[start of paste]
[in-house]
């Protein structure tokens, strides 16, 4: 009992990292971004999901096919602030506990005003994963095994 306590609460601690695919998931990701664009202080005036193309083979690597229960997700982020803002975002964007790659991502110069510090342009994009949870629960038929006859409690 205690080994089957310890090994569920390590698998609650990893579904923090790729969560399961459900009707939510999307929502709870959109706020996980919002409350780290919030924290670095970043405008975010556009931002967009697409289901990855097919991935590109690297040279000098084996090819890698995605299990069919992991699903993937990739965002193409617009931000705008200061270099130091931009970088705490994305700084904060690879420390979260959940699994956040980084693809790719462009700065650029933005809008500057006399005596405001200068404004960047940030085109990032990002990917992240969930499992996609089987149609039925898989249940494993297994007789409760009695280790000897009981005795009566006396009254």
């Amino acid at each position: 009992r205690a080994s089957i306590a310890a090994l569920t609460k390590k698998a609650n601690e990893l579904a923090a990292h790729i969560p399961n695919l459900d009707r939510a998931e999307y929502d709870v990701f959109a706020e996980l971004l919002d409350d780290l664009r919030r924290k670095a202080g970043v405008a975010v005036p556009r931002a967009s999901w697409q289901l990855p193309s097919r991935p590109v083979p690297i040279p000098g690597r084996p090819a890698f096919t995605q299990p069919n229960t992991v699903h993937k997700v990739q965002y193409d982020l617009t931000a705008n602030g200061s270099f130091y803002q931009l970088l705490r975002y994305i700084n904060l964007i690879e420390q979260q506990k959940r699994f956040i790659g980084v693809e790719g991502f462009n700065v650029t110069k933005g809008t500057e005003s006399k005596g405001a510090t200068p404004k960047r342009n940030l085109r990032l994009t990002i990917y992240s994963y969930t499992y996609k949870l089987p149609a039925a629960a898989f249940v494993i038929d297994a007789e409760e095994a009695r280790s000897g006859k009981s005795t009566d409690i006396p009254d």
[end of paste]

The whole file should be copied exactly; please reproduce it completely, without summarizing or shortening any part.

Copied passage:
[in-house]
């Protein structure tokens, strides 16, 4: 009992990292971004999901096919602030506990005003994963095994 306590609460601690695919998931990701664009202080005036193309083979690597229960997700982020803002975002964007790659991502110069510090342009994009949870629960038929006859409690 205690080994089957310890090994569920390590698998609650990893579904923090790729969560399961459900009707939510999307929502709870959109706020996980919002409350780290919030924290670095970043405008975010556009931002967009697409289901990855097919991935590109690297040279000098084996090819890698995605299990069919992991699903993937990739965002193409617009931000705008200061270099130091931009970088705490994305700084904060690879420390979260959940699994956040980084693809790719462009700065650029933005809008500057006399005596405001200068404004960047940030085109990032990002990917992240969930499992996609089987149609039925898989249940494993297994007789409760009695280790000897009981005795009566006396009254």
């Amino acid at each position: 009992r205690a080994s089957i306590a310890a090994l569920t609460k390590k698998a609650n601690e990893l579904a923090a990292h790729i969560p399961n695919l459900d009707r939510a998931e999307y929502d709870v990701f959109a706020e996980l971004l919002d409350d780290l664009r919030r924290k670095a202080g970043v405008a975010v005036p556009r931002a967009s999901w697409q289901l990855p193309s097919r991935p590109v083979p690297i040279p000098g690597r084996p090819a890698f096919t995605q299990p069919n229960t992991v699903h993937k997700v990739q965002y193409d982020l617009t931000a705008n602030g200061s270099f130091y803002q931009l970088l705490r975002y994305i700084n904060l964007i690879e420390q979260q506990k959940r699994f956040i790659g980084v693809e790719g991502f462009n700065v650029t110069k933005g809008t500057e005003s006399k005596g405001a510090t200068p404004k960047r342009n940030l085109r990032l994009t990002i990917y992240s994963y969930t499992y996609k949870l089987p149609a039925a629960a898989f249940v494993i038929d297994a007789e409760e095994a009695r280790s000897g006859k009981s005795t009566d409690i006396p009254d």